Report: Timberwolves have had interest in Masai Ujiri, Daryl Morey, Bob Myers, Sam Presti and Pat Riley becoming team’s president

Brad Sullivan
2 Min Read

After the new owners of the Minnesota Timberwolves purchased the team, they made a list of multiple prominent candidates they wanted to take over as the team’s president of basketball operations.

The Timberwolves are reportedly in “serious talks” with the Denver Nuggets’ Tim Connelly regarding the role.

Pat Riley has been at the helm of the Miami Heat since the 1990s and is at an age where he isn’t likely to take on a new challenge with the Timberwolves.

Bob Myers has been a central force in constructing the Golden State Warriors, who won three NBA titles and reached the Finals in five consecutive seasons.

Daryl Morey made a name for himself running the Houston Rockets and has since moved on to the Philadelphia 76ers. While he’s yet to lead his team to an NBA title, he’s still gained accolades for his work.

Sam Presti is currently in the midst of a rebuilding effort with the Oklahoma City Thunder. Under his leadership, the Thunder have amassed a huge number of future first-round picks that should aid that rebuilding effort in the years ahead.

Finally, Masai Ujiri was the architect of the Toronto Raptors’ 2019 championship squad. He took over a franchise that had struggled in the past and eventually played a key role in helping dethrone Myers’ Warriors.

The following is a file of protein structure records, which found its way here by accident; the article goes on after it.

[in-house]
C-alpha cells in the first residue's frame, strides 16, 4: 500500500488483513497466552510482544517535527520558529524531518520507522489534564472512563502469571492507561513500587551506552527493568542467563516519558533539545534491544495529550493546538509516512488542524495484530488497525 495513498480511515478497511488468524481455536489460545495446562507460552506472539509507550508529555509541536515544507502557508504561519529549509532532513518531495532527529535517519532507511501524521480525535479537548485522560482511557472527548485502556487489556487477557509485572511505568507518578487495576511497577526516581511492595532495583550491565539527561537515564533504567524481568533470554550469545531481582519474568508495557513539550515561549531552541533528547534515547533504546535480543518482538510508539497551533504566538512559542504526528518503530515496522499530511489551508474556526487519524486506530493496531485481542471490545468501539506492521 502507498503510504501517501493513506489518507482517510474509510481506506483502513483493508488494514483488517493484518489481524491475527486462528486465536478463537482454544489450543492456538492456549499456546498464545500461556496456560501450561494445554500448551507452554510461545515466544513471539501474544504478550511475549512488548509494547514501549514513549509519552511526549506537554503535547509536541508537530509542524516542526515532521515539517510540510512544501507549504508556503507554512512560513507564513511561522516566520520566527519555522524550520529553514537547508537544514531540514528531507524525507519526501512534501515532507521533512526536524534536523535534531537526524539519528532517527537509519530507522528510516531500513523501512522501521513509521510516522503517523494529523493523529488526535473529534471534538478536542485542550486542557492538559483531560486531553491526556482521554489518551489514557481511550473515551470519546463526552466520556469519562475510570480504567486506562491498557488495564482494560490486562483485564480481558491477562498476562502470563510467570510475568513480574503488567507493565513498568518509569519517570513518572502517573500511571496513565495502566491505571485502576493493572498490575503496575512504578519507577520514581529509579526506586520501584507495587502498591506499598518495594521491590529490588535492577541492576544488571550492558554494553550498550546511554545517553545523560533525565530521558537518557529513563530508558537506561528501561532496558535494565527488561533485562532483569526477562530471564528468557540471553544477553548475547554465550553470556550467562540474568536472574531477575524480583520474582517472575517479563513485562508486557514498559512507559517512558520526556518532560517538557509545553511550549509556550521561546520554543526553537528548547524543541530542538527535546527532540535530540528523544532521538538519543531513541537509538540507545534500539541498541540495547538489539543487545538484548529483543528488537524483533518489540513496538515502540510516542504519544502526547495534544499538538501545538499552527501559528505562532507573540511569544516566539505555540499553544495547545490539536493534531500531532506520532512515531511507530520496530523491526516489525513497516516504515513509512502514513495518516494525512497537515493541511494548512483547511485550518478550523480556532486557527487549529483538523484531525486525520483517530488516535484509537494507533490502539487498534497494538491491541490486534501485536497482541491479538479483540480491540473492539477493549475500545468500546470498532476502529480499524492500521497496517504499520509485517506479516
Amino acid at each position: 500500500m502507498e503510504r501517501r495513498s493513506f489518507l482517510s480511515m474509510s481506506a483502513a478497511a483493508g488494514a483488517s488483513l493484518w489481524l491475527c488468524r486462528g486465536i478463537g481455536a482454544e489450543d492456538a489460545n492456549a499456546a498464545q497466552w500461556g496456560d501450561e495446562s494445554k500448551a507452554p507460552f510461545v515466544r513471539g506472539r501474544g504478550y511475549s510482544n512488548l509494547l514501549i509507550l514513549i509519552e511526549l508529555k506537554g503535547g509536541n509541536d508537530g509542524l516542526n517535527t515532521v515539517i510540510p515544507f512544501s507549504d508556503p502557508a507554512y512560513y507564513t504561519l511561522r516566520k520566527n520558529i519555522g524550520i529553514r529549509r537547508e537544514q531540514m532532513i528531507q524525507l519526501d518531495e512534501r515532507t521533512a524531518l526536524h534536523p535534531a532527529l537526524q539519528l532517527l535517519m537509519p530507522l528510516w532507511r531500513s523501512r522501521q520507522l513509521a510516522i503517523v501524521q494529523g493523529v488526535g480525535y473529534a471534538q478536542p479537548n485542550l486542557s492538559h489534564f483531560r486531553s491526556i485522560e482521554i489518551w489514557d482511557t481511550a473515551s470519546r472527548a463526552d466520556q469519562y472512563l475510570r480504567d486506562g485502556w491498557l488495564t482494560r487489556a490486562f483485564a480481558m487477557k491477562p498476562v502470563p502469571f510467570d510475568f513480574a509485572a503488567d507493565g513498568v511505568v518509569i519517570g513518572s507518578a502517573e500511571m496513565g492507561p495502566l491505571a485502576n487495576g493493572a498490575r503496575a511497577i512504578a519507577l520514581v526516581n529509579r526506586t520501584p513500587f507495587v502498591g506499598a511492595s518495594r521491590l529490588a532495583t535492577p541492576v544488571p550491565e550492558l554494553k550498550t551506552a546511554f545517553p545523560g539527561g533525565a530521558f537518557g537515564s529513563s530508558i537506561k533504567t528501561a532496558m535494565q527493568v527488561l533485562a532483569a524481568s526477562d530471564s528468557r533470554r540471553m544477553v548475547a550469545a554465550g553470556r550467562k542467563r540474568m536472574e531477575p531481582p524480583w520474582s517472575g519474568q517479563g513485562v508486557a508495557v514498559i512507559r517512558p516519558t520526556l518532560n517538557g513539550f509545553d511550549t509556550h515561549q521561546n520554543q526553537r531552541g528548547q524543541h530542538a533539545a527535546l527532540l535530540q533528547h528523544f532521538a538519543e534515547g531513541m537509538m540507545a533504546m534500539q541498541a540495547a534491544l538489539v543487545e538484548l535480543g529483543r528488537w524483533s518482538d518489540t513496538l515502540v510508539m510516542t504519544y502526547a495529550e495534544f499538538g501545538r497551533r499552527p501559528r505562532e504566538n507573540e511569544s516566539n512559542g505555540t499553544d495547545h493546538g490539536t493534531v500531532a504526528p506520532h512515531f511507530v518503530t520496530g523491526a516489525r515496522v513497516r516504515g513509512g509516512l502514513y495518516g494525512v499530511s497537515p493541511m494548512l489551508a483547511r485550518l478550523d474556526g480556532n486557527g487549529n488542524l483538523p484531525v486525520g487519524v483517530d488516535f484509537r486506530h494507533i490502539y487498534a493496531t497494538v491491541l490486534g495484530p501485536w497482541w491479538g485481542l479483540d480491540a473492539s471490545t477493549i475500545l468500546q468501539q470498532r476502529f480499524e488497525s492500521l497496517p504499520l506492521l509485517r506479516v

The Timberwolves have never really made much of an impact in their history, with just one conference finals appearance to their credit.

Those struggles could be a thing of the past if this season’s effort is any indication. The underdog Timberwolves gave the Memphis Grizzlies a good fight before falling in six games in the playoffs.

That potentially bright future could entice one of the above candidates to take a closer look.

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Brad has written on a variety of both NBA and NFL topics and has worked previously as a sports information director at the collegiate level. A lifetime fan of sports, he's witnessed countless great moments in different sports and understands that stories can be compelling from both the perspective of winners and losers. As a frustrated fan of Cleveland sports, he experienced something unprecedented when the Cavaliers won the city's first championship in 52 years.